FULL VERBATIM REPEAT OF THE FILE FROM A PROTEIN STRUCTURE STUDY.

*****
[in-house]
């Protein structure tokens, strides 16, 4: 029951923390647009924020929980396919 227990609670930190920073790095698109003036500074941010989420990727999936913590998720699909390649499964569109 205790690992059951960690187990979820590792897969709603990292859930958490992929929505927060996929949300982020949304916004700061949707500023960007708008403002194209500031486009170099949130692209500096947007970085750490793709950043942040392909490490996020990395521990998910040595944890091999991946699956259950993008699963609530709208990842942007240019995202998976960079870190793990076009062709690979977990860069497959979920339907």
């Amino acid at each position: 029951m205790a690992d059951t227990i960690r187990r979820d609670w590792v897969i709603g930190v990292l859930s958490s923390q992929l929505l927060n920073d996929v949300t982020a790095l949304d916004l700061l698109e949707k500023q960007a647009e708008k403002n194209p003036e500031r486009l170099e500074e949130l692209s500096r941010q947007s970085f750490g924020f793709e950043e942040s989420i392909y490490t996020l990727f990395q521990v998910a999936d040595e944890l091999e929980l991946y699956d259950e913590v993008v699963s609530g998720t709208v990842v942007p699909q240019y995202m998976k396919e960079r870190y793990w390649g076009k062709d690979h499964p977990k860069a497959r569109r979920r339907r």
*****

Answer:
[in-house]
């Protein structure tokens, strides 16, 4: 029951923390647009924020929980396919 227990609670930190920073790095698109003036500074941010989420990727999936913590998720699909390649499964569109 205790690992059951960690187990979820590792897969709603990292859930958490992929929505927060996929949300982020949304916004700061949707500023960007708008403002194209500031486009170099949130692209500096947007970085750490793709950043942040392909490490996020990395521990998910040595944890091999991946699956259950993008699963609530709208990842942007240019995202998976960079870190793990076009062709690979977990860069497959979920339907």
């Amino acid at each position: 029951m205790a690992d059951t227990i960690r187990r979820d609670w590792v897969i709603g930190v990292l859930s958490s923390q992929l929505l927060n920073d996929v949300t982020a790095l949304d916004l700061l698109e949707k500023q960007a647009e708008k403002n194209p003036e500031r486009l170099e500074e949130l692209s500096r941010q947007s970085f750490g924020f793709e950043e942040s989420i392909y490490t996020l990727f990395q521990v998910a999936d040595e944890l091999e929980l991946y699956d259950e913590v993008v699963s609530g998720t709208v990842v942007p699909q240019y995202m998976k396919e960079r870190y793990w390649g076009k062709d690979h499964p977990k860069a497959r569109r979920r339907r």